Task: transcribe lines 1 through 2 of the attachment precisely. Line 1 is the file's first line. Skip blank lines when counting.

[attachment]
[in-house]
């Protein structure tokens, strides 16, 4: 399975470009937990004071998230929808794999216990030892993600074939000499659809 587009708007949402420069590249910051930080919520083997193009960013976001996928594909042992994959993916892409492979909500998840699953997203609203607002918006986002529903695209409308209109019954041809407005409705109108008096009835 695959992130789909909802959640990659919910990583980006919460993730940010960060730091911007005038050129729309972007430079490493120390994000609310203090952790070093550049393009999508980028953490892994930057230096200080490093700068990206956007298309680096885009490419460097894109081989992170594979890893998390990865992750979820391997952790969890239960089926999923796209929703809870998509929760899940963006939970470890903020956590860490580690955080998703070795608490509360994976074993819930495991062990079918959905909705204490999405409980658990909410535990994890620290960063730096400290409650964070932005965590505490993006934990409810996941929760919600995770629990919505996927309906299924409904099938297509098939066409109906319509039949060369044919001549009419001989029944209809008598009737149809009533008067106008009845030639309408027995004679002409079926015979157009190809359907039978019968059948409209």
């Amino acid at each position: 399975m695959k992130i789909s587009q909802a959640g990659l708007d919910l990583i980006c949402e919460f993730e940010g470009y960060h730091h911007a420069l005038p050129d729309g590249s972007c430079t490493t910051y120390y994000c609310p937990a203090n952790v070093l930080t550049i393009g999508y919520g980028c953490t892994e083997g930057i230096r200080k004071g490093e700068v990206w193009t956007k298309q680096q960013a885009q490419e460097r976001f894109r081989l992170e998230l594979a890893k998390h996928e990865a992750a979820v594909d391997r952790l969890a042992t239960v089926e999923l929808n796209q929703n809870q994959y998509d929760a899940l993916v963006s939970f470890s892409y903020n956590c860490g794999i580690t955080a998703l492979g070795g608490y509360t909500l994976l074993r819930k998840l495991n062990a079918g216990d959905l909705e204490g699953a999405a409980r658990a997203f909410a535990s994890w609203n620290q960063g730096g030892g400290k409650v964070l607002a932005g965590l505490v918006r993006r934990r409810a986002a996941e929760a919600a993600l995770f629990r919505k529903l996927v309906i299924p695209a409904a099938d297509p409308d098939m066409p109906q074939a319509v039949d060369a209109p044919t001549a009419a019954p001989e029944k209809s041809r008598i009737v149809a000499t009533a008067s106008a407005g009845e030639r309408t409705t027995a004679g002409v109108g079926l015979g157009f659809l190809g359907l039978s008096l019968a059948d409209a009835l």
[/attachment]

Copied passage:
[in-house]
């Protein structure tokens, strides 16, 4: 399975470009937990004071998230929808794999216990030892993600074939000499659809 587009708007949402420069590249910051930080919520083997193009960013976001996928594909042992994959993916892409492979909500998840699953997203609203607002918006986002529903695209409308209109019954041809407005409705109108008096009835 695959992130789909909802959640990659919910990583980006919460993730940010960060730091911007005038050129729309972007430079490493120390994000609310203090952790070093550049393009999508980028953490892994930057230096200080490093700068990206956007298309680096885009490419460097894109081989992170594979890893998390990865992750979820391997952790969890239960089926999923796209929703809870998509929760899940963006939970470890903020956590860490580690955080998703070795608490509360994976074993819930495991062990079918959905909705204490999405409980658990909410535990994890620290960063730096400290409650964070932005965590505490993006934990409810996941929760919600995770629990919505996927309906299924409904099938297509098939066409109906319509039949060369044919001549009419001989029944209809008598009737149809009533008067106008009845030639309408027995004679002409079926015979157009190809359907039978019968059948409209």